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Posts Tagged ‘garnacha’

2 1/4lbs of porterhouse lightly aged and seasoned with garlic, salt and pepper, browned on a hot, hot, hot cast iron skillet, then wrapped in foil with butter, olive oil, rosemary, thyme, garlic, Meyer lemon zest and shoved in a low-temp oven to slow cook for an hour.  And in the last act, the steak rested before I ate it or even cut it.  Because you always let it rest.

Oh, there was a side too: A hybrid caprese/panzanella salad composed of toasted bread in olive oil, salt and pepper, with tomatoes, mozzarella, and dressed with thyme, rosemary, Meyer lemon juice/zest, and olive oil.

Wine: R. Lopez Heredia’s Viña Bosconia 2004

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Notes:

While eating red meat all the time is certainly frowned upon in health and environmentally conscious circles, I find it entirely appropriate and perhaps the most luxurious thing one can do to have a perfectly cooked steak once in awhile.  Once in a blue moon may be too much time in between, but certainly no more than once every full moon.  Vegetarian and Vegan concerns aside, there’s nothing quite like the taste of highly saturated animal fat melting in your mouth.

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I had to include this shot showing the marbling on the steak because it’s my job to make you jealous in an educational way.

Over the years, I’ve experimented with various forms of cooking a thick steak, which of course I’ve always had with wine. I can say emphatically that if someone tells you you have to pair a certain wine with a steak they are most certainly trying to sell you something.  A wonderfully cooked steak, that has a bit of semi-crunchy texture on the exterior from the Maillard reaction (Which doesn’t “seal in the juices” or whatever people tell you) and a juicy interior regardless of any additional herbs and spices that have been added can go with a myriad of wines.  This steak could have gone wonderfully with a heavier bodied white that carried lemony aromas, or a sparkling wine, or a dry rosé, or one of a hundred different red wines.  Having said that, this steak was wonderfully accompanied by the Viña Bosconia because it is also a fabulous wine.  It’s mostly Tempranillo, as all riveting red Riojas are, and this one was displaying more bright red fruit flavors while the earthier flavors played back up.  Surprising myself, I actually let this wine sit in a decanter for a full hour before even looking at it.  That’s willpower.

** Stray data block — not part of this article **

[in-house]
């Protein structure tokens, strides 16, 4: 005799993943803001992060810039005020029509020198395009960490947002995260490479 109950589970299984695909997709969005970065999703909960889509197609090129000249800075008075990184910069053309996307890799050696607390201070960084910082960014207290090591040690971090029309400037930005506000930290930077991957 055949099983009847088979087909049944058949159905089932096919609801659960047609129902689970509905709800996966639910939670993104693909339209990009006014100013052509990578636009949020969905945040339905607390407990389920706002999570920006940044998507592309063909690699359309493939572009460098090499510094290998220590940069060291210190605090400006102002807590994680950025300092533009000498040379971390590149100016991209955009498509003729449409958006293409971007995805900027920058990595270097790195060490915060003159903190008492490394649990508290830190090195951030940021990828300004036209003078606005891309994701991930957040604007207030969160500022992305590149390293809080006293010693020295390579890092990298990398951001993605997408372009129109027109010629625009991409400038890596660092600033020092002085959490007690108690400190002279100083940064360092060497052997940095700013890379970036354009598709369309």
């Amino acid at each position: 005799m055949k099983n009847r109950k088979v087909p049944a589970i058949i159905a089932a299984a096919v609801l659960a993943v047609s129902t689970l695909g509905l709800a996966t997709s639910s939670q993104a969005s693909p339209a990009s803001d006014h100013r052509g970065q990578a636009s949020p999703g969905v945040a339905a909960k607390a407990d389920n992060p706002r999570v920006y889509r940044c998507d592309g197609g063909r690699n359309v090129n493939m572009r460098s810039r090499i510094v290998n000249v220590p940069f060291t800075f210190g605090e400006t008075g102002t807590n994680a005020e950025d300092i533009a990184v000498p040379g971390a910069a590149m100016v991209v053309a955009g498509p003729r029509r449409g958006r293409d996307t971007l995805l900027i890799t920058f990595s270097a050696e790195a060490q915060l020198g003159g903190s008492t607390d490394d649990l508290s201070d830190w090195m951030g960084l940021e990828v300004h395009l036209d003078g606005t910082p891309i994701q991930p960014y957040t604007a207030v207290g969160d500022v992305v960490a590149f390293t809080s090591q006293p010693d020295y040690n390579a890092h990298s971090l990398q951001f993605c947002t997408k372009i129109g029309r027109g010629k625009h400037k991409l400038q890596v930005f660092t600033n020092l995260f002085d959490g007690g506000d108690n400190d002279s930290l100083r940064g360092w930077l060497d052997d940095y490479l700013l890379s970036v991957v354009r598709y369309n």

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Rating: 5/5

Brined cornish game hens, rubbed with clove and paprika and put on the grill. Risotto made from arborio, onions, broth, white wine, golden beets, and spiced with thyme, paprika, and clove. Ligonberries deglazed in white wine, spiced with clove, cinnamon, and thyme; spiked with some honey. Also with green beans sauteed in some olive oil.

Wine: Camino de Navaherreros 2010

IMG_1239Notes: I take delight in exploring the extreme perimeters of what my 4-year-old nephew will even consider eating. Apparently this risotto “Tastes like potatoes,” so I’ll go ahead and consider this to be a win for me on this one given my high number of failures in this game.

Anyway…

Lately I’ve been devouring François Chartier’s Taste Buds and Molecules which highlights his research in matching the volatile compounds (aromas/tastes) of wines to those found in food. While limited to flavor matching, it’s an interesting approach because wine science is just getting to the point where enough information has been cataloged to start doing this. I’ll probably post on topics around this at a later point, but for this experience, just know that the components of clove are chemically the same as those found in a number of red wines and grilled meats always have an affinity for wines put into some oak.

The results were of course spectacular. The theme of clove in varying potency levels in each of the parts of the meal were all brought out by the wine and vice-versa. The red fruit in the wine also made good friends with the ligonberries. Retronasally-speaking (breathing out through your nose after you swallow) all this flavor matching creates this heightened immersion into the food and wine which if done in overabundance could be overwhelming.

By the way, yes that is a guy riding a bear on the label which I think is now one of my favorite wine labels. “Herreros” translated means blacksmiths I believe or a skilled tradesmen, but I have no idea what the “Nava” part would be. So it’s the Path of the something-something blacksmiths that carry spears and ride on bears. I definitely want to take that journey.

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